The first-ever issue of Newsweek (then News-Week) was published Feb. 17, 1933.
Sidney Harman, husband of Rep. Jane Harman, is probably best known as the founder of audio equipment company Harman/Kardon. He is about to be the owner—a word he says makes him cringe—of troubled Newsweek magazine. According to a press release, Harman has indicated he intends to keep a majority of the staff.
Apparently Harman snagged the mag from the Washington Post Co. for a song. In exchange, he takes on Newsweek’s considerable debt while the Post carries employee pensions and other obligations.
The deal ends almost a half century of ownership by the Washington Post Company, which bought NEWSWEEK in 1961. The magazine was founded on Feb. 17, 1933.
“In seeking a buyer for NEWSWEEK, we wanted someone who feels as strongly as we do about the importance of quality journalism. We found that person in Sidney Harman,” said Donald E. Graham, chairman and chief executive officer of The Washington Post Company, in a press release issued by the company. “He has pledged not only to continue to produce a lively, compelling and first-rate news magazine, but also an equally dynamic Newsweek.com—and he intends to keep a majority of NEWSWEEK’s very talented staff.”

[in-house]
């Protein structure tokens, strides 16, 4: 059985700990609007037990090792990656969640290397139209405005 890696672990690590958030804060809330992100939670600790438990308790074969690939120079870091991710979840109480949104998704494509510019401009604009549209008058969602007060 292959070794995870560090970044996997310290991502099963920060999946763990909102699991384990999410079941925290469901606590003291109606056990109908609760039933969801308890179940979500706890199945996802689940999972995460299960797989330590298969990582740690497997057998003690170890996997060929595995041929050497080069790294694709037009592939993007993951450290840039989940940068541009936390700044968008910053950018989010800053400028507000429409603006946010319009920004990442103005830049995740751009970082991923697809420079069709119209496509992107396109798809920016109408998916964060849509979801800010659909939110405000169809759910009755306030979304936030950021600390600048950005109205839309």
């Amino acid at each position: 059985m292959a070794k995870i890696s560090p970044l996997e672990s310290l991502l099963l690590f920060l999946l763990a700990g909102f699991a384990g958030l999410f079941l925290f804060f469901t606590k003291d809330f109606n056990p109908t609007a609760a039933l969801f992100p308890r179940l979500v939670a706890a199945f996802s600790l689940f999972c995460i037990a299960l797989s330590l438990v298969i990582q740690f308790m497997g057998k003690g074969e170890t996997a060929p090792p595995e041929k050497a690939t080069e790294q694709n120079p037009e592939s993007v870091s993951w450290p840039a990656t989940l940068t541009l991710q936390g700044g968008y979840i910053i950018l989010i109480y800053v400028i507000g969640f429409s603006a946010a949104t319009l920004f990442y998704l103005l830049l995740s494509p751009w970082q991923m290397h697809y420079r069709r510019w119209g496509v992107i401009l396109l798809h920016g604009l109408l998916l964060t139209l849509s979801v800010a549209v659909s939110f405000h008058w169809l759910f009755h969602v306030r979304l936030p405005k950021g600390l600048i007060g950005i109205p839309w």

The terms of the deal were not announced, but sources close to the negotiations said Harman has agreed to pay a small amount in cash and to assume tens of millions of dollars in financial obligations. The Post Company, however, will retain the pension assets and liabilities and “certain employee obligations arising prior to the sale,” according to the company’s press release.